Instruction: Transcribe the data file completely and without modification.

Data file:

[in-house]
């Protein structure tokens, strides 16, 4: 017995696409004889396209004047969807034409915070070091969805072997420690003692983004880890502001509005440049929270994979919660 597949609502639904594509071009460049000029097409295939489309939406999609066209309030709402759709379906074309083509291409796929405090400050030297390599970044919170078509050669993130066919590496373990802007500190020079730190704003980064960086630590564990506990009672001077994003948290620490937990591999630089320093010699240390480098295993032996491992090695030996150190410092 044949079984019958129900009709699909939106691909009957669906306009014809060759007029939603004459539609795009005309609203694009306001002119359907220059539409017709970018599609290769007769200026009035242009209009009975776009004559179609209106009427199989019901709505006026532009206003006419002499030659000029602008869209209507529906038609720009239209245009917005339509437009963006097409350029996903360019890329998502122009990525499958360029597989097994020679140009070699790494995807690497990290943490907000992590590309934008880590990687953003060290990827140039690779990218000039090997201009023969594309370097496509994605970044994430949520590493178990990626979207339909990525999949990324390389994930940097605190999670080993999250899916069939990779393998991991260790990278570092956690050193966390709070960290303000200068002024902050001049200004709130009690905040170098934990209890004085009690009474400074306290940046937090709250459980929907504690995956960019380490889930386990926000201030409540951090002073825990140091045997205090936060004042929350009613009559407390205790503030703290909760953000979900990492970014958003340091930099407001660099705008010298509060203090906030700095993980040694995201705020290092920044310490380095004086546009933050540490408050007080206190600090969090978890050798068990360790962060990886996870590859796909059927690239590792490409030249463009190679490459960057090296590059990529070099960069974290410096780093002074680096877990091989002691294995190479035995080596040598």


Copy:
[in-house]
């Protein structure tokens, strides 16, 4: 017995696409004889396209004047969807034409915070070091969805072997420690003692983004880890502001509005440049929270994979919660 597949609502639904594509071009460049000029097409295939489309939406999609066209309030709402759709379906074309083509291409796929405090400050030297390599970044919170078509050669993130066919590496373990802007500190020079730190704003980064960086630590564990506990009672001077994003948290620490937990591999630089320093010699240390480098295993032996491992090695030996150190410092 044949079984019958129900009709699909939106691909009957669906306009014809060759007029939603004459539609795009005309609203694009306001002119359907220059539409017709970018599609290769007769200026009035242009209009009975776009004559179609209106009427199989019901709505006026532009206003006419002499030659000029602008869209209507529906038609720009239209245009917005339509437009963006097409350029996903360019890329998502122009990525499958360029597989097994020679140009070699790494995807690497990290943490907000992590590309934008880590990687953003060290990827140039690779990218000039090997201009023969594309370097496509994605970044994430949520590493178990990626979207339909990525999949990324390389994930940097605190999670080993999250899916069939990779393998991991260790990278570092956690050193966390709070960290303000200068002024902050001049200004709130009690905040170098934990209890004085009690009474400074306290940046937090709250459980929907504690995956960019380490889930386990926000201030409540951090002073825990140091045997205090936060004042929350009613009559407390205790503030703290909760953000979900990492970014958003340091930099407001660099705008010298509060203090906030700095993980040694995201705020290092920044310490380095004086546009933050540490408050007080206190600090969090978890050798068990360790962060990886996870590859796909059927690239590792490409030249463009190679490459960057090296590059990529070099960069974290410096780093002074680096877990091989002691294995190479035995080596040598």